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14 Wharfside StreetCharleston, SC 29401
Museum open 10am to 5pm (last entry 4:00 PM) Tuesday-Sunday. Closed Monday.
IAAM will challenge, illuminate, inspire and, ultimately, will move people to action.
14 Wharfside Street — Charleston, SC 29401
Aug 31, 2017
In the days following the U.S. military’s capture of Port Royal, South Carolina in November of 1861, hundreds of enslaved men, women and children flocked to military encampments and Union Navy vessels, seeking freedom and protection from Confederate raids aimed at returning them to slavery. As the numbers of those seeking sanctuary began to swell, the U.S. military established temporary contraband camps on and around the sea islands of South Carolina and Georgia. Two such encampments were established at Otter Island, South Carolina and Tybee Island, Georgia.
In March of 1862, military superintendents of the Otter Island and Tybee Island contraband camps recorded the names of the men, women and children in those camps. Remarkably, the lists also contain the names of the final slaveholders of the more than 100 individuals in the camps. The records are preserved in the collection “United States Union Provost Marshal Files of Two or More Civilians, 1861-1866,” digitized at FamilySearch.org. Here, we present transcriptions of those census lists, and a brief background of the contraband camps at Otter Island and Tybee Island.
Otter Island is a small island opposite Edisto Beach on the South Carolina coast. It is bounded by the Ashepoo River and St. Helena Sound. Now part of the St. Helena Sound Heritage Preserve/Wildlife Management Area, the island of just under 2,000 acres was a strategic point for the United States military to occupy because of its proximity to Charleston1.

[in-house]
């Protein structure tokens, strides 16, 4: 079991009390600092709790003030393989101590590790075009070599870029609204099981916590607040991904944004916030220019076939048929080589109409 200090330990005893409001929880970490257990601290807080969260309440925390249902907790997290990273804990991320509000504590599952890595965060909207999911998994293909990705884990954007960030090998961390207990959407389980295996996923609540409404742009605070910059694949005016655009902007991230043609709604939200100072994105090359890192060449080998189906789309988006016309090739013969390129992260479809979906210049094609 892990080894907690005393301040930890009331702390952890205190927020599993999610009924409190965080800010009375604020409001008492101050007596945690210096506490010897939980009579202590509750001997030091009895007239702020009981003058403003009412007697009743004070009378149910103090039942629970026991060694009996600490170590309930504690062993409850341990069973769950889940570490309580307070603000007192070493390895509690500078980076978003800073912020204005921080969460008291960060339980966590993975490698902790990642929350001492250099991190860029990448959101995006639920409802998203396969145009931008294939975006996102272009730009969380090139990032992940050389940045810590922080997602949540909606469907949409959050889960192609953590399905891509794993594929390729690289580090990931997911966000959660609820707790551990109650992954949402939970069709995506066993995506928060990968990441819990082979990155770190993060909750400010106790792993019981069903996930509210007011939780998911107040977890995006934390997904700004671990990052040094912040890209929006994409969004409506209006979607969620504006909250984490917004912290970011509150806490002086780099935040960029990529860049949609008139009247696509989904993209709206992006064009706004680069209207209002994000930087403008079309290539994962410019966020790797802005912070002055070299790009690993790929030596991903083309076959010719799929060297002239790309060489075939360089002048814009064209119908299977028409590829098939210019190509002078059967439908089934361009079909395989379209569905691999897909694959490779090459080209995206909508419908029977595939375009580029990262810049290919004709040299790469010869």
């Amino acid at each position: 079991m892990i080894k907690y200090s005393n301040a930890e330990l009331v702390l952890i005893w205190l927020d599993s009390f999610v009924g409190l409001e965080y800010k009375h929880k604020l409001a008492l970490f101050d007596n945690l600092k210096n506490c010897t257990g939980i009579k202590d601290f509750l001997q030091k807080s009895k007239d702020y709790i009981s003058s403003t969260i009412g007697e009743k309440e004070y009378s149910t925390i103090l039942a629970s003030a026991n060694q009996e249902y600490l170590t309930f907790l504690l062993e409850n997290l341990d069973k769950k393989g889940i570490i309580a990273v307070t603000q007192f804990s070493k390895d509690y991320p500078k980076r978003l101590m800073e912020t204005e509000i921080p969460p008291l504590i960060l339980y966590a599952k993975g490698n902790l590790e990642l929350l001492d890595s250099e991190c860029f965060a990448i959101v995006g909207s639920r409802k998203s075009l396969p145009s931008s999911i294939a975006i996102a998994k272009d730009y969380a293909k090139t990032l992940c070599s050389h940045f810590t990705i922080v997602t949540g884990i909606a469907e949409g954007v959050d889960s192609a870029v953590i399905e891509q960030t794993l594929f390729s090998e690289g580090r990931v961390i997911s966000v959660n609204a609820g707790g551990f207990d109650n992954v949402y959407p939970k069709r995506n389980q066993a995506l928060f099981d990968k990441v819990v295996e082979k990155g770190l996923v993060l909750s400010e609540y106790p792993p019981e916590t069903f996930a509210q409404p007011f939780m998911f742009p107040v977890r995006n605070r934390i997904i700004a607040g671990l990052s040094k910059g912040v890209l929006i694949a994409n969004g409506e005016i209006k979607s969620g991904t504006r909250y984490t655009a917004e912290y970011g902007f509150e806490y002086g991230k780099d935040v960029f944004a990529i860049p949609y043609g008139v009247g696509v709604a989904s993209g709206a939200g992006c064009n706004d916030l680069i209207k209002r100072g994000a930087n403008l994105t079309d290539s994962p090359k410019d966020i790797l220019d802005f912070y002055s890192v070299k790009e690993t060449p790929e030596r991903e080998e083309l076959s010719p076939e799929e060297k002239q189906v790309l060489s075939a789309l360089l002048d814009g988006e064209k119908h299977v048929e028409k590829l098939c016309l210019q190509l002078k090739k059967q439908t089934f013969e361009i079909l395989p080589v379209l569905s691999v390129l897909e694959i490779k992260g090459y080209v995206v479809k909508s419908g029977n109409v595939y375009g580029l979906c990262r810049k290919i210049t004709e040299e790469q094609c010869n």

The Confederate Army established a fort on Otter Island in 1861, but abandoned the fort in November of that year after the Union capture of Port Royal. Union army and naval forces occupied the abandoned fort on Otter Island in December of 1861. There, they encountered a small settlement of self liberated African Americans, some of whom provided important intelligence of Confederate movements and positions in the area. Naval Commander Percival Drayton established a contraband camp at Otter Island in December of 1861. The camp was placed under the supervision and protection of Navy Lieutenant James W. Nicholson, whose ships patrolled the waters around Otter Island to protect the contrabands from Confederate raids, and provide cover for contrabands as they foraged for food provisions2.
The lists transcribed below are searchable. You may also select how many rows to view per page for each list. These lists were transcribed by Alana Thevenet.
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If you find an ancestor’s name among these lists, there are several avenues of research you can pursue next. Here are some starting points:
If you would like to learn more about the contraband camp at Otter Island, please see the book Bluejackets and Contrabands: African Americans and the Union Navy, by Barbara Tomblin. The book is searchable at Project Muse.
 Map of Otter Island, Edisto Beach. https://www.edistobeach.com/otter-island/, accessed 8 Aug 2017.
 Tomblin, Barbara 2009 Bluejackets and Contrabands: African Americans and the Union Navy. University Press of Kentucky, pp. 66-68.
 “United States Union Provost Marshal Files of Two or More Civilians, 1861-1866,” images, FamilySearch (https://familysearch.org/ark:/61903/3:1:939V-MK95-9?cc=1845948&wc=M6KL-T38%3A165419801%2C165440901 : 22 May 2014), Records by Number and Date > 00821-01078, Mar.-Apr. 1862 > image 468 of 1211; citing NARA microfilm publication M416 (Washington, D.C.: National Archives and Records Administration, n.d.).
 “United States Union Provost Marshal Files of Two or More Civilians, 1861-1866,” images, FamilySearch (https://familysearch.org/ark:/61903/3:1:939V-MV97-NR?cc=1845948&wc=M6KL-T38%3A165419801%2C165440901 : 22 May 2014), Records by Number and Date > 00821-01078, Mar.-Apr. 1862 > image 754 of 1211; citing NARA microfilm publication M416 (Washington, D.C.: National Archives and Records Administration, n.d.).
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